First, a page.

Naomi Novik: Uprooted

Здесь есть возможность читать онлайн «Naomi Novik: Uprooted» весь текст электронной книги совершенно бесплатно (целиком полную версию). В некоторых случаях присутствует краткое содержание. год выпуска: 2015, категория: Фэнтези / на английском языке. Описание произведения, (предисловие) а так же отзывы посетителей доступны на портале. Библиотека «Либ Кат» — LibCat.ru создана для любителей полистать хорошую книжку и предлагает широкий выбор жанров:

любовные романы фантастика и фэнтези приключения детективы и триллеры эротика документальные научные юмористические анекдоты о бизнесе проза детские сказки о религиии новинки православные старинные про компьютеры программирование на английском домоводство поэзия

Выбрав категорию по душе Вы сможете найти действительно стоящие книги и насладиться погружением в мир воображения, прочувствовать переживания героев или узнать для себя что-то новое, совершить внутреннее открытие. Подробная информация для ознакомления по текущему запросу представлена ниже:

Naomi Novik Uprooted
  • Название:
    Uprooted
  • Автор:
  • Издательство:
    Del Rey
  • Жанр:
    Фэнтези / на английском языке
  • Год:
    2015
  • Язык:
    Английский
  • Рейтинг книги:
    3 / 5
  • Ваша оценка:
    • 60
    • 1
    • 2
    • 3
    • 4
    • 5
  • Избранное:
    Добавить книгу в закладки

Uprooted: краткое содержание, описание и аннотация

Предлагаем к чтению аннотацию, описание, краткое содержание или предисловие (зависит от того, что написал сам автор книги «Uprooted»). Если вы не нашли необходимую информацию о книге — напишите в комментариях, мы постараемся отыскать её.

“Our Dragon doesn’t eat the girls he takes, no matter what stories they tell outside our valley. We hear them sometimes, from travelers passing through. They talk as though we were doing human sacrifice, and he were a real dragon. Of course that’s not true: he may be a wizard and immortal, but he’s still a man, and our fathers would band together and kill him if he wanted to eat one of us every ten years. He protects us against the Wood, and we’re grateful, but not that grateful.” Agnieszka loves her valley home, her quiet village, the forests and the bright shining river. But the corrupted Wood stands on the border, full of malevolent power, and its shadow lies over her life. Her people rely on the cold, driven wizard known only as the Dragon to keep its powers at bay. But he demands a terrible price for his help: one young woman handed over to serve him for ten years, a fate almost as terrible as falling to the Wood. The next choosing is fast approaching, and Agnieszka is afraid. She knows— knows — that the Dragon will take Kasia: beautiful, graceful, brave Kasia, all the things Agnieszka isn’t, and her dearest friend in the world. And there is no way to save her. But Agnieszka fears the wrong things. For when the Dragon comes, it is not Kasia he will choose.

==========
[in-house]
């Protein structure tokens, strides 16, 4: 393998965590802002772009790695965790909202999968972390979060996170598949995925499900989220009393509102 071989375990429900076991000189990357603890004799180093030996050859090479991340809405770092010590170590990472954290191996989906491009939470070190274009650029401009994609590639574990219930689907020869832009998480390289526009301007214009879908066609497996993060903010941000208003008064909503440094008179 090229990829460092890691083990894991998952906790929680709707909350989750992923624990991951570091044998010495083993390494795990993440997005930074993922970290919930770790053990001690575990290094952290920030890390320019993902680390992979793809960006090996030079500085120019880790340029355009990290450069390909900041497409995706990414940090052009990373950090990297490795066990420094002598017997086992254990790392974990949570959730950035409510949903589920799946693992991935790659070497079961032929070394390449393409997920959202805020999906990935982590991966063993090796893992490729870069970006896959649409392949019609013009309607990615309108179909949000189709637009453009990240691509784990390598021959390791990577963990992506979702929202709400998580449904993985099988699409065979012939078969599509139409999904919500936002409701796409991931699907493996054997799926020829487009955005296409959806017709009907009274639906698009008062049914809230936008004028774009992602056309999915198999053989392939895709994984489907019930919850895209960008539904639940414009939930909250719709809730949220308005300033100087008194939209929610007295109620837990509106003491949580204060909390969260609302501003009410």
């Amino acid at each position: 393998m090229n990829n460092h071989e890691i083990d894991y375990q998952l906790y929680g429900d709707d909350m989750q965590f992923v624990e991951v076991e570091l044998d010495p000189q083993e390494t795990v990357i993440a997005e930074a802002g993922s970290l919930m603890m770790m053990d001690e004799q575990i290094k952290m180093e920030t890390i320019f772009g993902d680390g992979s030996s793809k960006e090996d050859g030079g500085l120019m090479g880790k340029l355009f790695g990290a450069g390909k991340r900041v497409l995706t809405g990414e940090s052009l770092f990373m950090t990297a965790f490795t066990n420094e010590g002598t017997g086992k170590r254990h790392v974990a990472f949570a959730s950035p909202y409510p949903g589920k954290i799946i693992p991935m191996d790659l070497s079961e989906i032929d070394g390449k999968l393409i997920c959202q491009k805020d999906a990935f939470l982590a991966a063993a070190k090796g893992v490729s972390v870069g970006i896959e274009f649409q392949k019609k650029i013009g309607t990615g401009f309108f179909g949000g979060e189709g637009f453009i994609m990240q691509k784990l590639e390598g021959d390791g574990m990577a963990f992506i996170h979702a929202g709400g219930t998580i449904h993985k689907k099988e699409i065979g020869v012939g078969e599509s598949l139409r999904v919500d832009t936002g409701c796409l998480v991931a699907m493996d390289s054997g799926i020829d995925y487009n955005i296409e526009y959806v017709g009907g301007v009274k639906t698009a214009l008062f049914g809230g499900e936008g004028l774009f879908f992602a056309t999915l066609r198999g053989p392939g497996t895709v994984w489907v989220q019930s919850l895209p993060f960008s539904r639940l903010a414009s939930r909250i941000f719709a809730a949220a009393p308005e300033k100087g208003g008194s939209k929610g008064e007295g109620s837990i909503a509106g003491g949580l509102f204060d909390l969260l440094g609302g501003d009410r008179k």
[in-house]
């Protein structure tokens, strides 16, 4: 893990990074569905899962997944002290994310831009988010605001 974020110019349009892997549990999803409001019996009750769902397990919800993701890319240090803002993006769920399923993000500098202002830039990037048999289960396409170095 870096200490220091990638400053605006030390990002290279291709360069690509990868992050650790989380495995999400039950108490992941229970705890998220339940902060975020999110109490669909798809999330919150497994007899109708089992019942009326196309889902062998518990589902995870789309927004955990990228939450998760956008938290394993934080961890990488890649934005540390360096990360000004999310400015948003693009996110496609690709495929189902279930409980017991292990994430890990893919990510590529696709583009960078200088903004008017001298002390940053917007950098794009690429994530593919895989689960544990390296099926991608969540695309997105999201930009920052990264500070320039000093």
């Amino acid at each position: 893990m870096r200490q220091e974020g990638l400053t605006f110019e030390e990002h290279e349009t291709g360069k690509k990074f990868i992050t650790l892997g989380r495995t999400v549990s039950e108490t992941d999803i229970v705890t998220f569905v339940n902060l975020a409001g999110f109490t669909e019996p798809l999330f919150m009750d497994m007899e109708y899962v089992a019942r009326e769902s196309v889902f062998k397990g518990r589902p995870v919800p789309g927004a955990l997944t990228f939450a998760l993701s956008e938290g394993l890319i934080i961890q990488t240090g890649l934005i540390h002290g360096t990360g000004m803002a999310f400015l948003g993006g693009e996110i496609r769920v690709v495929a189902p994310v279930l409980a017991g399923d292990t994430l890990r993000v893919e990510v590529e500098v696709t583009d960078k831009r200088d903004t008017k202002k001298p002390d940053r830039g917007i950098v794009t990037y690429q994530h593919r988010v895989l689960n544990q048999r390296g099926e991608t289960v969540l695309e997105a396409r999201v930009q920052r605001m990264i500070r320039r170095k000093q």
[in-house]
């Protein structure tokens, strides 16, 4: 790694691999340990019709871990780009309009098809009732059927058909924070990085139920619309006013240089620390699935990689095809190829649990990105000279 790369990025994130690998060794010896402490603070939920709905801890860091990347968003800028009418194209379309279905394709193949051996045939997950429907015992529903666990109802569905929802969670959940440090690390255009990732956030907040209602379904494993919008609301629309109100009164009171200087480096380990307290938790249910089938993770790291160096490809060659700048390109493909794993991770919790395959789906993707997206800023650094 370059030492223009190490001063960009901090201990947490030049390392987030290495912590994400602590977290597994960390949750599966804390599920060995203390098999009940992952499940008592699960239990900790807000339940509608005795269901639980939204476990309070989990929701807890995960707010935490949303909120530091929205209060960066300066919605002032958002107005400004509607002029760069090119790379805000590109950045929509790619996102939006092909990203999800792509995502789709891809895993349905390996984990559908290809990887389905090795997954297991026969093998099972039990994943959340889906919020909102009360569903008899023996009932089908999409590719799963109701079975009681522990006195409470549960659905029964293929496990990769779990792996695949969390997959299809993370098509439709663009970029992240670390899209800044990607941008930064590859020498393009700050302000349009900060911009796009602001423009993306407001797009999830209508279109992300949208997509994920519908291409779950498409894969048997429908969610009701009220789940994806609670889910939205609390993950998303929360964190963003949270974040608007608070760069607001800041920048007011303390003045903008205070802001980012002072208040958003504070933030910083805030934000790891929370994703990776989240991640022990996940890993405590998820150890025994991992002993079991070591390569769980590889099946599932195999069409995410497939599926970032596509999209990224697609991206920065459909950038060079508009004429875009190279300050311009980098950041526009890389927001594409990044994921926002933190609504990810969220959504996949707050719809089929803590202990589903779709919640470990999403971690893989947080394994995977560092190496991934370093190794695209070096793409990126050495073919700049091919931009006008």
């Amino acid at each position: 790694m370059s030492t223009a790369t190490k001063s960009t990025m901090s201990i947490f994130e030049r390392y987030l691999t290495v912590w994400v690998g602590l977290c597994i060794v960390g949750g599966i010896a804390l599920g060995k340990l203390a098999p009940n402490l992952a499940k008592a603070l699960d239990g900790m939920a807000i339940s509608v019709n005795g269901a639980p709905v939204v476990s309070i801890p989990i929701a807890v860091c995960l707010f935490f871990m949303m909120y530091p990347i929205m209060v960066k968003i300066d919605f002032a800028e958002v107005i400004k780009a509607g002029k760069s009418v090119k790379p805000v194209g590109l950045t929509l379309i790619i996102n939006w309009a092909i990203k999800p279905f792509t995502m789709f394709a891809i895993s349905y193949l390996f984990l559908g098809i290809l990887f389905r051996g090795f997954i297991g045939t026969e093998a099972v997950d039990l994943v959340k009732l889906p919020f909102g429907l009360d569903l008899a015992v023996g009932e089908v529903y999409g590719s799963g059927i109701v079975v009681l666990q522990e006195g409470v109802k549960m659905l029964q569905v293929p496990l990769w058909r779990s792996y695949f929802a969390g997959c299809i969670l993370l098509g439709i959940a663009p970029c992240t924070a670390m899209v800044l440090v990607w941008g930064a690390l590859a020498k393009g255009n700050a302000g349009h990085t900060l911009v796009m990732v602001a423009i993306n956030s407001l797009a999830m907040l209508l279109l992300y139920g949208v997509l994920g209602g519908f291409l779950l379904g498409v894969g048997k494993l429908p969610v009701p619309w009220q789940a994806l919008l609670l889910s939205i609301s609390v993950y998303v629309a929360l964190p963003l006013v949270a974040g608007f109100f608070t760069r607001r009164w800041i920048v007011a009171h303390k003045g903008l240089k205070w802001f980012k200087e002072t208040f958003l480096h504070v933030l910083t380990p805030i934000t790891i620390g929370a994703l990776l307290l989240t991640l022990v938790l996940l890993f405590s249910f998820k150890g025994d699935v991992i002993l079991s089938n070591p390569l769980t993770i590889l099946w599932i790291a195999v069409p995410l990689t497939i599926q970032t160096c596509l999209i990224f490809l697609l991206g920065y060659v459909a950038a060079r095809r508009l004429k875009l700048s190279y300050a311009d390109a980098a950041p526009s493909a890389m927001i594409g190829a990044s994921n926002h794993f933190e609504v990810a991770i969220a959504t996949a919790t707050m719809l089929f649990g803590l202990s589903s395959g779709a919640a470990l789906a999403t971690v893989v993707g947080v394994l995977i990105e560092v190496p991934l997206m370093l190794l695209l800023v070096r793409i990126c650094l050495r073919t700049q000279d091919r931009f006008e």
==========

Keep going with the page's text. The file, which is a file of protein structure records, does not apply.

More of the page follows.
Naomi Novik: другие книги автора


Кто написал Uprooted? Узнайте фамилию, как зовут автора книги и список всех его произведений по сериям.

Uprooted — читать онлайн бесплатно полную книгу (весь текст) целиком

Ниже представлен текст книги, разбитый по страницам. Система автоматического сохранения места последней прочитанной страницы, позволяет с удобством читать онлайн бесплатно книгу «Uprooted», без необходимости каждый раз заново искать на чём Вы остановились. Не бойтесь закрыть страницу, как только Вы зайдёте на неё снова — увидите то же место, на котором закончили чтение.

Naomi Novik


Uprooted

Chapter 1

Our Dragon doesn’t eat the girls he takes, no matter what stories they tell outside our valley. We hear them sometimes, from travelers passing through. They talk as though we were doing human sacrifice, and he were a real dragon. Of course that’s not true: he may be a wizard and immortal, but he’s still a man, and our fathers would band together and kill him if he wanted to eat one of us every ten years. He protects us against the Wood, and we’re grateful, but not that grateful.

He doesn’t devour them really; it only feels that way. He takes a girl to his tower, and ten years later he lets her go, but by then she’s someone different. Her clothes are too fine and she talks like a courtier and she’s been living alone with a man for ten years, so of course she’s ruined, even though the girls all say he never puts a hand on them. What else could they say? And that’s not the worst of it — after all, the Dragon gives them a purse full of silver for their dowry when he lets them go, so anyone would be happy to marry them, ruined or not.

But they don’t want to marry anyone. They don’t want to stay at all.

“They forget how to live here,” my father said to me once, unexpectedly. I was riding next to him on the seat of the big empty wagon, on our way home after delivering the week’s firewood. We lived in Dvernik, which wasn’t the biggest village in the valley or the smallest, or the one nearest the Wood: we were seven miles away. The road took us up over a big hill, though, and at the top on a clear day you could see along the river all the way to the pale grey strip of burned earth at the leading edge, and the solid dark wall of trees beyond. The Dragon’s tower was a long way in the other direction, a piece of white chalk stuck in the base of the western mountains.

I was still very small — not more than five, I think. But I already knew that we didn’t talk about the Dragon, or the girls he took, so it stuck in my head when my father broke the rule.

“They remember to be afraid,” my father said. That was all. Then he clucked to the horses and they pulled on, down the hill and back into the trees.